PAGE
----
It was cold and damp the next night, when we visited the refurbished brick schoolhouse that is home to a brewpub called Citabiunda, in Neive, a town about 90 miles from Lurago Marinone. Neive’s lone cabdriver was not answering his cell phone, so eventually we threw ourselves on the mercy of a tobacco shop owner, who agreed to drive us up a steep, vineyard-lined lane to the brewery. There, couples, families, and groups of friends dined from a casual bistro menu: platters of bresaola served with stracchino, a creamy cows’ milk cheese; local tuma (tomme), a sheep’s milk cheese, topped with honey, nuts, and ground cinnamon; pasta tossed with seasonal greens and cured meats.
Like all the craft beers we tasted, Citabiunda’s brews are not pasteurized; they are also unfiltered and thus have a rich, bready quality. After dinner, we sought out two of the co-owners, Stefano Carbone and Marco Marengo. When I asked what prompted them to get into this business, Marengo told me he’d always admired the beers of Ireland and had even studied beer making there. And yet, Marengo added, their mission is also a sort of patriotic one. “We know there are plenty of Italians who think of beer as something to drink on a hot day, maybe with a pizza,” he said. “But we think of our beers as complementing the best of our country’s food. We are working to educate Italians about food and beer.”
Marking the culmination of our tour was an evening meal at the restaurant of a boutique hotel called Casa Baladin, in the tiny hilltop town of Piozzo. The hotel was the latest venture of Teo Musso, who’d been described to me and Hannah as the rock star of Italian microbrewing. (He’s since opened pubs in Cinzano and Rome and plans to open another in New York City, in 2011.) Back in 1986, we learned, he’d opened Birreria Baladin, a colorful pub featuring mostly Belgian beers that still draws lively crowds on weekends. A decade later, he traveled to Belgium to study with brewmasters there and then returned to his hometown to brew his own beer. Since then, Musso has continued to expand his operations and his notions about the role of beer in Italian gastronomy. This was the brewer who hosted the beer-and-food tasting that had so intrigued Hannah a few months back.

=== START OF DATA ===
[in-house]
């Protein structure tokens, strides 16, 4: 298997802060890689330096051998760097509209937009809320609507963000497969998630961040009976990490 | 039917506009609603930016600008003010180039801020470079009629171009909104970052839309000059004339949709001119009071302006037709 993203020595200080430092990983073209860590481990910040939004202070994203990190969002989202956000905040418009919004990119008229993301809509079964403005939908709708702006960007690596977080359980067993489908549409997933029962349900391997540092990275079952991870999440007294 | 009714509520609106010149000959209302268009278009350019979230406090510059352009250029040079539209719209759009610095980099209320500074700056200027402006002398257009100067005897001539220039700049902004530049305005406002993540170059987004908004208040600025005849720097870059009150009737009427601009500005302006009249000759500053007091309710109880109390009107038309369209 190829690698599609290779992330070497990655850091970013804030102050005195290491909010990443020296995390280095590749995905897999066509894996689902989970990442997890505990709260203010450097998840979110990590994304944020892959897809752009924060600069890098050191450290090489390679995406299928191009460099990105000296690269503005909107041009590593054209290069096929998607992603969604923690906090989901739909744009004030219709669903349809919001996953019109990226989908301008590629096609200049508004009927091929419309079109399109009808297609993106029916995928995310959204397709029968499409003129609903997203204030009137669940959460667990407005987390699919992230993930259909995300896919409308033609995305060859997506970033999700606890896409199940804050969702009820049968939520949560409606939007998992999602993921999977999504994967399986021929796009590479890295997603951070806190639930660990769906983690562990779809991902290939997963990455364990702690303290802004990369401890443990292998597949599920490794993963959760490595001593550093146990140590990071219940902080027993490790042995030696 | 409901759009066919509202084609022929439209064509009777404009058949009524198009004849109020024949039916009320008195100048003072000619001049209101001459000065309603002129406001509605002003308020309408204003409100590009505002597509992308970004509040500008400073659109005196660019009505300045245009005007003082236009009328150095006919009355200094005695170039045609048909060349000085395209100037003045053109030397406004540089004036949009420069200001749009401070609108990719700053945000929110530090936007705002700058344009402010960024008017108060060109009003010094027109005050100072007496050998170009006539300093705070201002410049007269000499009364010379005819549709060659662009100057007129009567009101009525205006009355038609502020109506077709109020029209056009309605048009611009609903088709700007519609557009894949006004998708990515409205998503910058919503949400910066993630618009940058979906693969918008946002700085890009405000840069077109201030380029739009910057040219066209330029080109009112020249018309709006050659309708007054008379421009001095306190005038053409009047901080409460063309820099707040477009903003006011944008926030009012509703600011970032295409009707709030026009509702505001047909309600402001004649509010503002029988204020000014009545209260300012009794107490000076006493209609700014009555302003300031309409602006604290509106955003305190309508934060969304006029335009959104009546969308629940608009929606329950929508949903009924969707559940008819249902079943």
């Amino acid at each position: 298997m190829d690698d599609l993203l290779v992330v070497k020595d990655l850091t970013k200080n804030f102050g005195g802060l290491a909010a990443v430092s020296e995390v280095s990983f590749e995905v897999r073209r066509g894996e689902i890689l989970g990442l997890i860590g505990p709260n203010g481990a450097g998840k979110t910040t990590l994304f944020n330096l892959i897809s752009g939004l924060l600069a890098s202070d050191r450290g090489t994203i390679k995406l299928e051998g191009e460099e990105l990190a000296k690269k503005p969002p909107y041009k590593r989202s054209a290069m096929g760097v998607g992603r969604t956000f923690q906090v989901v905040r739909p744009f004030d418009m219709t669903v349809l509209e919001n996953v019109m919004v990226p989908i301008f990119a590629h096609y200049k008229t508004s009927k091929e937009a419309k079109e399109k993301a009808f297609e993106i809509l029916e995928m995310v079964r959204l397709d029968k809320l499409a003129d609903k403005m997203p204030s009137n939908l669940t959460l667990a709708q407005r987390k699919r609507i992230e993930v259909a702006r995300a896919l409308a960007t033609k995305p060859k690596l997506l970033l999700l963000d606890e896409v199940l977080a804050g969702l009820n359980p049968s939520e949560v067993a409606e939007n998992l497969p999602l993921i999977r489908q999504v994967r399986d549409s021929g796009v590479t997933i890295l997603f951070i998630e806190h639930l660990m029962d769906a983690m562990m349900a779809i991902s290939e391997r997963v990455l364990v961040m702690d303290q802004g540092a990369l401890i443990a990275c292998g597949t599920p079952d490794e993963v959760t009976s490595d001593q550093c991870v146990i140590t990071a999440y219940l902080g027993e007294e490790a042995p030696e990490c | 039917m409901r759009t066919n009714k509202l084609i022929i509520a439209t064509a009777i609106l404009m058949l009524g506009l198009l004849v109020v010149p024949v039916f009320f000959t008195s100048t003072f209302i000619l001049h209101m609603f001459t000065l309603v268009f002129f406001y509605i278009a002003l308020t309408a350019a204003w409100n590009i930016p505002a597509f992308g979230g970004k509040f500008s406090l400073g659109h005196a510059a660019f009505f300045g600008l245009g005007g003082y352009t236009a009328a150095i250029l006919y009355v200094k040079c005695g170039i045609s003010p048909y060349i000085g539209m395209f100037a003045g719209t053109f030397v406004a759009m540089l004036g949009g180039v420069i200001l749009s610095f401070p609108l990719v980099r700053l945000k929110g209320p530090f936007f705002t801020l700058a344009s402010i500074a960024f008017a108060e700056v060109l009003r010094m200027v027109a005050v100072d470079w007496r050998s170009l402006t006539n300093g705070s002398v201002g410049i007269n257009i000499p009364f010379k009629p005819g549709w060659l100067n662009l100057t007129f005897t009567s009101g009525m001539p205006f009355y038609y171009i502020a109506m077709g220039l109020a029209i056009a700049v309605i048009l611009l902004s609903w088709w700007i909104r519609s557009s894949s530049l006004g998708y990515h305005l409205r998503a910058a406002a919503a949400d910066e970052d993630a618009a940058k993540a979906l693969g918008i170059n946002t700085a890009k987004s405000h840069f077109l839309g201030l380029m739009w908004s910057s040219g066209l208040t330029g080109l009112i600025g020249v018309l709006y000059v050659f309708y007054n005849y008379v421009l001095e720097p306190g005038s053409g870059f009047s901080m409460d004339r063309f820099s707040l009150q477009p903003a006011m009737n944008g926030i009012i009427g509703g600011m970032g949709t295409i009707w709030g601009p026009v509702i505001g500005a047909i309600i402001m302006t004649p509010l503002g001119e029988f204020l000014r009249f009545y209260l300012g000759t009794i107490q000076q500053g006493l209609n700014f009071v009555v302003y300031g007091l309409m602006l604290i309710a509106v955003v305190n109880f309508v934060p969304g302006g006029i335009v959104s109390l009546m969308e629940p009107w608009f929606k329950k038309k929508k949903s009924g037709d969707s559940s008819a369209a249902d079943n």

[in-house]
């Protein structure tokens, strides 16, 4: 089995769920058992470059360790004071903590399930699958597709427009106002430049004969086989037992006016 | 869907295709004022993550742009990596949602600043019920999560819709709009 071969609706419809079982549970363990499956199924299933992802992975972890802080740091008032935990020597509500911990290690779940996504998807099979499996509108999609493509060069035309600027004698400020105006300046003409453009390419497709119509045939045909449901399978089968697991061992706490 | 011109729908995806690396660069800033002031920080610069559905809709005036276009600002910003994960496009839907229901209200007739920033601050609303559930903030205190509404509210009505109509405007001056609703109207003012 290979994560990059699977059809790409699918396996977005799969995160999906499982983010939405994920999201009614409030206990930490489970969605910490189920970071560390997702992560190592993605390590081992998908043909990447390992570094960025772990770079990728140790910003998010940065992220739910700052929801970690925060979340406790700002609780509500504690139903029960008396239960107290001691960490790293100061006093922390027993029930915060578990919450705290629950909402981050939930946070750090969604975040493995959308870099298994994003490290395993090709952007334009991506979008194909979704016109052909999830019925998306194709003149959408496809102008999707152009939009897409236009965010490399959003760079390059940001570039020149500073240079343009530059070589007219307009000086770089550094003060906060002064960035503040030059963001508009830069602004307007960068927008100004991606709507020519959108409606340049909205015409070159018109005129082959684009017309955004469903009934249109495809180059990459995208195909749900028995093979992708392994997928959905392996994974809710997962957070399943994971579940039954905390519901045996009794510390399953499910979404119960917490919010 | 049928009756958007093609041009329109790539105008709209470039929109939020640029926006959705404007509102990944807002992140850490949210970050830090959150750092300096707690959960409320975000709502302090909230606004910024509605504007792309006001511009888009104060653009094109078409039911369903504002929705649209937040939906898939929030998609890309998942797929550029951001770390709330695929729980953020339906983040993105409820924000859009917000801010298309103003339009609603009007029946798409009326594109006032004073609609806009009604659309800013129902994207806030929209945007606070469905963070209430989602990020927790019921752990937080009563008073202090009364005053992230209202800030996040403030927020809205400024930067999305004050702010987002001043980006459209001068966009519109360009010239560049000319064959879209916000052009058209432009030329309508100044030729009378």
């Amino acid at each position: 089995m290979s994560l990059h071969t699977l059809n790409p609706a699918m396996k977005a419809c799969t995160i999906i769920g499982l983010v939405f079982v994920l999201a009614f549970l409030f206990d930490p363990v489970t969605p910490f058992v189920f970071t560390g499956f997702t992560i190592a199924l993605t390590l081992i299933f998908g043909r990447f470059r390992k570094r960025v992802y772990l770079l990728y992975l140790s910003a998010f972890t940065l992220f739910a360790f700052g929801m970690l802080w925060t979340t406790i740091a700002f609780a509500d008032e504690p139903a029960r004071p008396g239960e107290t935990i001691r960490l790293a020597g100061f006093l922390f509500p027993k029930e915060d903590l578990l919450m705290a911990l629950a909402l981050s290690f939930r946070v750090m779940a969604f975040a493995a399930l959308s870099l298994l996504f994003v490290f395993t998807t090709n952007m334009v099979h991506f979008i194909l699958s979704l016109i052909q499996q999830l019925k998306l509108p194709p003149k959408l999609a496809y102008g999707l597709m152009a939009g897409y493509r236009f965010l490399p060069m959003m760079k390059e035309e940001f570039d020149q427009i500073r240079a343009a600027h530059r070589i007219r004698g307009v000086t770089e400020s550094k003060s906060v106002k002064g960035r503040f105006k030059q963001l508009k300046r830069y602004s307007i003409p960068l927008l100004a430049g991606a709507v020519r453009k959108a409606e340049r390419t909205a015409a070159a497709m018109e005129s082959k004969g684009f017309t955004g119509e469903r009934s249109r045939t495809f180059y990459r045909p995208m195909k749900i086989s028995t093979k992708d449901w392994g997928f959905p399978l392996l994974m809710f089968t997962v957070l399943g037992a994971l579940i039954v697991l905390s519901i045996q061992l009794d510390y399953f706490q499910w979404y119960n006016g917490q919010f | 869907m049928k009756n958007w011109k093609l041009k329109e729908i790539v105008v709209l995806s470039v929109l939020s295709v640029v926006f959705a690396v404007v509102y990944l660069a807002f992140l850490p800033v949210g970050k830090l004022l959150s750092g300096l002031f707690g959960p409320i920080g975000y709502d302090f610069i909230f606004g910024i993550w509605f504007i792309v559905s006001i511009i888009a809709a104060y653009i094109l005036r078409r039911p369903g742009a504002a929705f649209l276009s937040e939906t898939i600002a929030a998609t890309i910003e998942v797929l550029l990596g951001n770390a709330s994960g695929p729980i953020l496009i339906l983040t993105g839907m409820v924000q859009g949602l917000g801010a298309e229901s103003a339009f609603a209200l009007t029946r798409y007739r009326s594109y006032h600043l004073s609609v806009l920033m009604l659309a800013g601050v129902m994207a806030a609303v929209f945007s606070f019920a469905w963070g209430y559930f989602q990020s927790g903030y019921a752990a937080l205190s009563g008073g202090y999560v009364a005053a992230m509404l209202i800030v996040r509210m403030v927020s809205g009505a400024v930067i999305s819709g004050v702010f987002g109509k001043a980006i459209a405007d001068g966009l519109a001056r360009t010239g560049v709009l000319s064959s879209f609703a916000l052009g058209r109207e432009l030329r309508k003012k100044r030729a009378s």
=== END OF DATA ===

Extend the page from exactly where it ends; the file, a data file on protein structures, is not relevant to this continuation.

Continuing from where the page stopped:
Musso is a man of eccentric methods. He is known for playing music to the fermenting beer—the sounds of tango for one, New Wave for another—so that the yeast can respond accordingly, and he ferments one of his brews in wooden barrels in his mother’s garden, defying the brewers’ axiom that exposure to air is the death of beer. His Nora, an ale created as a tribute to the brewers of ancient Egypt, uses unmalted kamut, a grain cultivated for thousands of years in the Nile River valley. The Egyptians didn’t brew with hops, so Musso uses as little as possible, instead drawing a balancing bitterness from myrrh and ginger added prior to fermentation.
The night we visited Casa Baladin, the menu featured sauteed scallops with cubes of crisp potato (a whimsical take on fish-and-chips); ravioli stuffed with chickpeas and tripe; a grilled filet of beef served with french fries; poached quail eggs with sweetbreads, truffles, and spinach; and a platter of chocolate desserts that featured a hazelnut-studded gelato.
During the course of our dinner, we sampled half of Musso’s dozen excellent beers. Super Baladin, a Belgian abbey-style brew inspired by a ninth-century recipe, was light and flowery, with a slightly bitter finish. The zesty, saison-style Wayan was well-balanced and champagne fizzy. Nora, Musso’s ancient-Egyptian-style ale, was remarkably thirst quenching. The pours were small, the pairings thoughtful. The fruity Super Baladin, for example, brought out the earthy sweetness of the ravioli; the Noel, an ale with hints of licorice and pepper, held its own next to the bittersweet chocolate desserts.
As we were finishing the meal, Musso stopped by our table with glasses of Xyauyu, a rich, mahogany-colored beer styled after English barley wine. He told us that he brews Xyauyu using a variation on the solera method, a sherry-making technique that entails tapping and refilling barrels in rotation so that each barrel always contains some of the original wine or brew. The drink is sold in elegant bottles, boxed like a fine cognac. “This is a sofa beer,” Musso advised—one to sip as a nightcap. Potent and complex, Xyauyu calls to mind a fine port. It is, like many of the beers we tasted on our trip, an extravagant drink, one even a pope might appreciate.